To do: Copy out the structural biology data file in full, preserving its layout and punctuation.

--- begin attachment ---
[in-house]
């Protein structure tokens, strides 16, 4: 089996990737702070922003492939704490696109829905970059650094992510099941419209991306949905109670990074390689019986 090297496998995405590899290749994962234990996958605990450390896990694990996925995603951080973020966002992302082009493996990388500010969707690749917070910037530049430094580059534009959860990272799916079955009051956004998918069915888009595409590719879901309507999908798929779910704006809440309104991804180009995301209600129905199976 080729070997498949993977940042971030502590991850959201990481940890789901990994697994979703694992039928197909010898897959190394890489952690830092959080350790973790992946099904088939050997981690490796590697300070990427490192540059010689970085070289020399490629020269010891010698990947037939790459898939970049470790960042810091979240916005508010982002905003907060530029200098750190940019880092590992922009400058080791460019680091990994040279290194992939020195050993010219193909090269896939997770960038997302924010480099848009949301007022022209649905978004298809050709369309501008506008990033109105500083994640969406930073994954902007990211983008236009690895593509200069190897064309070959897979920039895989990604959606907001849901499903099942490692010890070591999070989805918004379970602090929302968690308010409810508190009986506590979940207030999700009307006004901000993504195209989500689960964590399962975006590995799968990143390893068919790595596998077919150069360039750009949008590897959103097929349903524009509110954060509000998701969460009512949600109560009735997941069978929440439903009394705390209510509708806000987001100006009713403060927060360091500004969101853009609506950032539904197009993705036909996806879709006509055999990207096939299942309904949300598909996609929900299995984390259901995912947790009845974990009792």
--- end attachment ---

[in-house]
């Protein structure tokens, strides 16, 4: 089996990737702070922003492939704490696109829905970059650094992510099941419209991306949905109670990074390689019986 090297496998995405590899290749994962234990996958605990450390896990694990996925995603951080973020966002992302082009493996990388500010969707690749917070910037530049430094580059534009959860990272799916079955009051956004998918069915888009595409590719879901309507999908798929779910704006809440309104991804180009995301209600129905199976 080729070997498949993977940042971030502590991850959201990481940890789901990994697994979703694992039928197909010898897959190394890489952690830092959080350790973790992946099904088939050997981690490796590697300070990427490192540059010689970085070289020399490629020269010891010698990947037939790459898939970049470790960042810091979240916005508010982002905003907060530029200098750190940019880092590992922009400058080791460019680091990994040279290194992939020195050993010219193909090269896939997770960038997302924010480099848009949301007022022209649905978004298809050709369309501008506008990033109105500083994640969406930073994954902007990211983008236009690895593509200069190897064309070959897979920039895989990604959606907001849901499903099942490692010890070591999070989805918004379970602090929302968690308010409810508190009986506590979940207030999700009307006004901000993504195209989500689960964590399962975006590995799968990143390893068919790595596998077919150069360039750009949008590897959103097929349903524009509110954060509000998701969460009512949600109560009735997941069978929440439903009394705390209510509708806000987001100006009713403060927060360091500004969101853009609506950032539904197009993705036909996806879709006509055999990207096939299942309904949300598909996609929900299995984390259901995912947790009845974990009792």